Herbal Essence: No, not the shampoo!

A former professor once told that the way to entice people to read your blog or peak their interest in your sermon was to come up with a catchy title. So if you are reading this, then hopefully that means my title worked. I was playing with the tile “parsley, sage, rosemary, and time”, but decided I liked Herbal Essence better because it really got at the essence of what I have been thinking about this week: herbal essence.

There was a time (not thyme), when I never used fresh herbs and spent my entire cooking life using dried herbs and spices. Then I expanded my repertoire and began using fresh herbs. However, as a scripture says, “for everything there is a purpose under heaven.” This is true of herbs as well. There is a time for dry and a time for fresh. There is a thyme for every seasoning under heaven. (Hope you do not mind my humor). However, the essence of my herbal humor is true.

When I first began to move from dried to fresh herbs one of the things I needed to learn is the difference in when and how to use them. Fresh herbs needed to be added to the recipes at different times to allow time for them to release their maximum flavor. Some herbs I learned needed more time then others. Dried herbs need time to absorb the fluids they lost while they were being dried. The difference between how they taste when they first are added and after they have had time to release their flavors is like night and day. When they are being used in a marinade, dip, soup, or sauce they need time to release the essence of what they can bring to your dish.

The other lesson I have learned is that a little goes a long way. I learned this the hard way when I added ¼ cup of dried thyme to a recipe, which called for ¼-cup fresh thyme. Let’s just say this thyme I learned my lesson. Dried herbs are more potent then fresh because their flavor became condensed when they were dried. 

Unlike the other things I have which have expiration dates, I rarely pay attention to the dates on my spice bottles. A trick I learned to tell if the herb or spice was still fresh was to rub it between my fingers to activate the oils and smell it. If I can’t smell it, then it has lost its essence. If I can, then regardless of what the bottle says, it stays.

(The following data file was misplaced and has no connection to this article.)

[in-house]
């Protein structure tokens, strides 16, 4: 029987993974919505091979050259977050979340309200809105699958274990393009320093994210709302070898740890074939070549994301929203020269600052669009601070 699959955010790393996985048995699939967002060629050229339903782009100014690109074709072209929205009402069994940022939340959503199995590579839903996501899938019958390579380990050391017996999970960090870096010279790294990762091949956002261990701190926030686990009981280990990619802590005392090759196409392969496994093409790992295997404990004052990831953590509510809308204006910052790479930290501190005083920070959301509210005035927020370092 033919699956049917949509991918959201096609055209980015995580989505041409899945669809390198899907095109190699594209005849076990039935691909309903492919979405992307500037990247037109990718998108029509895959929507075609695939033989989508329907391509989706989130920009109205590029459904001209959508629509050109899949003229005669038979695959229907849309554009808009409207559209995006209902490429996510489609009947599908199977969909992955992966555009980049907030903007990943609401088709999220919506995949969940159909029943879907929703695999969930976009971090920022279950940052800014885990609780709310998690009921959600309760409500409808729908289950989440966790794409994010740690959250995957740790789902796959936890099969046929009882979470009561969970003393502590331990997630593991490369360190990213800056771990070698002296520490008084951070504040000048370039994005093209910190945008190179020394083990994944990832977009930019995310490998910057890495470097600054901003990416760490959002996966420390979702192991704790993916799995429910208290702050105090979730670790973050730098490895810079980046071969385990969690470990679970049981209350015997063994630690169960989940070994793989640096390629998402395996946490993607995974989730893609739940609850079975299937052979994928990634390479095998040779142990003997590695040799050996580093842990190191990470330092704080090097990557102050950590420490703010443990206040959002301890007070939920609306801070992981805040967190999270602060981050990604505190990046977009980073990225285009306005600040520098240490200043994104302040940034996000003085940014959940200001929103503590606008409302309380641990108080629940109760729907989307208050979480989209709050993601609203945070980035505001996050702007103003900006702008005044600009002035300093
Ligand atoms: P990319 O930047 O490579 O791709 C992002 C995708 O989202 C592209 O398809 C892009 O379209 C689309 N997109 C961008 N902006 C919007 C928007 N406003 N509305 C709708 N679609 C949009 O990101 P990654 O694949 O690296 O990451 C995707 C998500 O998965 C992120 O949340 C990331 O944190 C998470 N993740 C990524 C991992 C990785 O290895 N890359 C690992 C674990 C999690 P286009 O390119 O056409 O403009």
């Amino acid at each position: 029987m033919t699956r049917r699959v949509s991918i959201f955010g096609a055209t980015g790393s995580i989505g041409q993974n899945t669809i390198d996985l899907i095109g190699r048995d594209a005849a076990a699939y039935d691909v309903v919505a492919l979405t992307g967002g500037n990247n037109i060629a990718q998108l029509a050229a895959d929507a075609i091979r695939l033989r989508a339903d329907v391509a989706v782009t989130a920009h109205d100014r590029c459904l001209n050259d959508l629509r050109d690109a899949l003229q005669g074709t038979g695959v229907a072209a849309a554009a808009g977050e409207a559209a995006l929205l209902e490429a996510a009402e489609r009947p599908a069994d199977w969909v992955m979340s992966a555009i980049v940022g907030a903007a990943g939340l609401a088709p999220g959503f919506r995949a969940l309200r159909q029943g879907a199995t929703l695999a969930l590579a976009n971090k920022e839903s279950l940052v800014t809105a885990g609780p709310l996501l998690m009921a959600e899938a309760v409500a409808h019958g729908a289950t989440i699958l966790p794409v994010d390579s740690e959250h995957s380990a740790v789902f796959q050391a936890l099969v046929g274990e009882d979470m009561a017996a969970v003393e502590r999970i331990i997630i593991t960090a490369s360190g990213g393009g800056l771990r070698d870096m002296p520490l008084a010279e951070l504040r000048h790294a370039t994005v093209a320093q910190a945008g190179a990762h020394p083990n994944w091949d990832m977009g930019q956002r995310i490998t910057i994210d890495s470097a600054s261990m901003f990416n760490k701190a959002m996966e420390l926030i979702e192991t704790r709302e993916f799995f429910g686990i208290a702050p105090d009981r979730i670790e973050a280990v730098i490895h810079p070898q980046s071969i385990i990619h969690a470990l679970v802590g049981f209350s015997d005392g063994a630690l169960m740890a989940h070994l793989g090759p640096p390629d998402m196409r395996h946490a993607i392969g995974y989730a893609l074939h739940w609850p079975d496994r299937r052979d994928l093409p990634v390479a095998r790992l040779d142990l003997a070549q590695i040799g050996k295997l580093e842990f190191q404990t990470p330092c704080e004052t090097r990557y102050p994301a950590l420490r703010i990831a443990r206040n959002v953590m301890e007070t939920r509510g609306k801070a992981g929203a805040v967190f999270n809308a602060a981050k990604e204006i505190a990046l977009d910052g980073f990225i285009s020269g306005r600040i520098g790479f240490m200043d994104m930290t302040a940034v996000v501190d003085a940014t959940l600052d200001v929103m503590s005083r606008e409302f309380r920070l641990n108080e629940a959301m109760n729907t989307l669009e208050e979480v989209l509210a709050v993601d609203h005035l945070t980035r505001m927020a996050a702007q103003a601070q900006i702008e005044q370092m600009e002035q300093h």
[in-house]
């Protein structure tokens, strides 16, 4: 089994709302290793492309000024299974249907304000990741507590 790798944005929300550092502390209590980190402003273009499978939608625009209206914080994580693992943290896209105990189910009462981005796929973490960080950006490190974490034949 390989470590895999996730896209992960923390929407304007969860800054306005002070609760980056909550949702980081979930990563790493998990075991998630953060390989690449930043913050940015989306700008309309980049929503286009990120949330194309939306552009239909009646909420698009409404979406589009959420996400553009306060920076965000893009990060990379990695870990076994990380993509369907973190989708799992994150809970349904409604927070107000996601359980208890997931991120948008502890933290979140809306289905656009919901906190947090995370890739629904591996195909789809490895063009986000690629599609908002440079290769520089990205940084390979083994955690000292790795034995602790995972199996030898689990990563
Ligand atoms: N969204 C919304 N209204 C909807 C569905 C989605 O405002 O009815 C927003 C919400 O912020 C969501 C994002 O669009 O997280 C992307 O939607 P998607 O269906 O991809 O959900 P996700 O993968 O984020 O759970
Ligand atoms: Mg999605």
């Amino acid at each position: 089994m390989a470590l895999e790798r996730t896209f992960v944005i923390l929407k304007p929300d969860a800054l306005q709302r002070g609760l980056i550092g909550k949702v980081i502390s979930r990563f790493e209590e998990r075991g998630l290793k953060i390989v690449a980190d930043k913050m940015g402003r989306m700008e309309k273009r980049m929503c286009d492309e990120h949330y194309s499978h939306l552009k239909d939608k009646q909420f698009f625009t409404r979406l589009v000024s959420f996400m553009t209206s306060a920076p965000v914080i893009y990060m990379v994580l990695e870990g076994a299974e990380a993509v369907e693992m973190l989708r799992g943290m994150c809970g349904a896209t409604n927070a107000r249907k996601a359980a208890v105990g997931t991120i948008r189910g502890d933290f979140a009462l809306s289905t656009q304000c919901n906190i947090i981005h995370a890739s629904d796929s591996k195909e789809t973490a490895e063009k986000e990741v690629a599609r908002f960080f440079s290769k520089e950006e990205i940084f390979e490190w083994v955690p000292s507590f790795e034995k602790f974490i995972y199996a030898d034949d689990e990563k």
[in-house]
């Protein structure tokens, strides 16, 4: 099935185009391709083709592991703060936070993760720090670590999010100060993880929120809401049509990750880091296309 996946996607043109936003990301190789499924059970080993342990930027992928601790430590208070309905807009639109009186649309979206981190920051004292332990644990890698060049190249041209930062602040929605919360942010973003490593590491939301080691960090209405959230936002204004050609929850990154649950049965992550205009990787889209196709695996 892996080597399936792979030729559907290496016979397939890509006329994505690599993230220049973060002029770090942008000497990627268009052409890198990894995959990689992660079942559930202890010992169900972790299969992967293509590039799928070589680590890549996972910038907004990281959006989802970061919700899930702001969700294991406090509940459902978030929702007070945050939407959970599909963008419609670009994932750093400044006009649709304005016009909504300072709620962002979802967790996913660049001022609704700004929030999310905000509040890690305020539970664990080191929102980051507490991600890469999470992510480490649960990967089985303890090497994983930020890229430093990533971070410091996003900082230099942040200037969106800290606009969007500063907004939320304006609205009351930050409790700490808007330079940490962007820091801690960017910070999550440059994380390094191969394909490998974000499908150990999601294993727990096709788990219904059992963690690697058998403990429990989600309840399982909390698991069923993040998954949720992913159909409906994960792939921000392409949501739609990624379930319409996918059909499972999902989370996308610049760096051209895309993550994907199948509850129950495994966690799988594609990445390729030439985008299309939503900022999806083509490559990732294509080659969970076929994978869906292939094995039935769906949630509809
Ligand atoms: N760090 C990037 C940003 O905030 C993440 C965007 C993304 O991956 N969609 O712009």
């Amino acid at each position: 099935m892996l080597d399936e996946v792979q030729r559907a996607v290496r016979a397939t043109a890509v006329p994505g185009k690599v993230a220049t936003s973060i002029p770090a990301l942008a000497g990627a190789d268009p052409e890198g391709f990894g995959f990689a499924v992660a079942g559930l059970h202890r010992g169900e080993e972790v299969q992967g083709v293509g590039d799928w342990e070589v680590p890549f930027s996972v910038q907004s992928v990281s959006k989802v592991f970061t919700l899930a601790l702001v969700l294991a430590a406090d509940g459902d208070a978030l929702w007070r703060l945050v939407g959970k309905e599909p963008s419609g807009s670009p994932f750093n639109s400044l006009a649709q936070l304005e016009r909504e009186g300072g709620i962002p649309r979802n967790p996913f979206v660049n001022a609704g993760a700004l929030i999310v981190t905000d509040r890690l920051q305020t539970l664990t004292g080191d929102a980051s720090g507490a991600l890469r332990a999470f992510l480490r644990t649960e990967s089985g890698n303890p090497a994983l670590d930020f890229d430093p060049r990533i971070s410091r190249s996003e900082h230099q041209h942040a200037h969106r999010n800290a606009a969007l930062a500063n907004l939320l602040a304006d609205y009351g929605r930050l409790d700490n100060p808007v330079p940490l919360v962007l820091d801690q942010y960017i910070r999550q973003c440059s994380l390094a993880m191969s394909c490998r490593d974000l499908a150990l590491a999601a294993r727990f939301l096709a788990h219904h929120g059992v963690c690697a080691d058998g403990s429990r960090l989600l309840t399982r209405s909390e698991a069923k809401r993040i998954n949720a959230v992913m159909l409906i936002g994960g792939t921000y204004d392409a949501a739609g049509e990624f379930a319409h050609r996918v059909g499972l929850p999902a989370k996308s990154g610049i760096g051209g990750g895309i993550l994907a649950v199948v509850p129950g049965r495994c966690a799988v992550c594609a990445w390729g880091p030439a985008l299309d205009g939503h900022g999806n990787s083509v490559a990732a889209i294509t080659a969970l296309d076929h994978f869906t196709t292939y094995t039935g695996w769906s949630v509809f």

Spices can be quite expensive; however, after hundreds of cooking shows (thank you Food Network and Cooking Channel) and a variety of cookbooks, I have come to realize there are 10 spices, which are my core herb/spice wardrobe. They are oregano, garlic, basil, bay leaves, cinnamon, thyme, rosemary, curry, salt, and pepper. Even within those basic 10, there are variations, but these are my basic spices, which I tend to go through quite frequently. However, the world is full of spices and periodically I add them to my pantry as I explore the cuisine of a different culture.

Understanding all the lessons herbs have taught me has also been similar to my own spiritual journey. There has been in my life a time for everything, which I have experienced. There are times when my spiritual needs were met through organized religion. There have also been times when what I needed was something different and have found what I needed in quiet times of reflection, prayer, journaling, musical divina’s, drumming, reading, and writing. In the process, what I have learned is that sometimes, like dried herbs, a little reading can go a long way. A song or a meditational reading, or a paragraph in a book can go a long way and produce as much or more thought and reflection then a freshly preached sermon.

Spiritual wisdom never expires. There is no expiration date on what the journey reveals. There are some basic aspects of my journey, which like salt, pepper, and the other eight spices, get included in my daily ritual. However, there is also room for spiritual inspiration and wisdom from the teachings of the world. Some people tend to focus on one basic body of wisdom, like your core 10 spices, and others find spices and spiritual inspiration from every corner of the world.

What is most important is that one pays attention to the essence of what your “herb or spice” brings to your life, your spiritual evolution, and your journey. Not all seasonings work in all dishes. So find those, which work for you at every point in your life and allow them to bring the essence of who they are to you and your spiritual palette.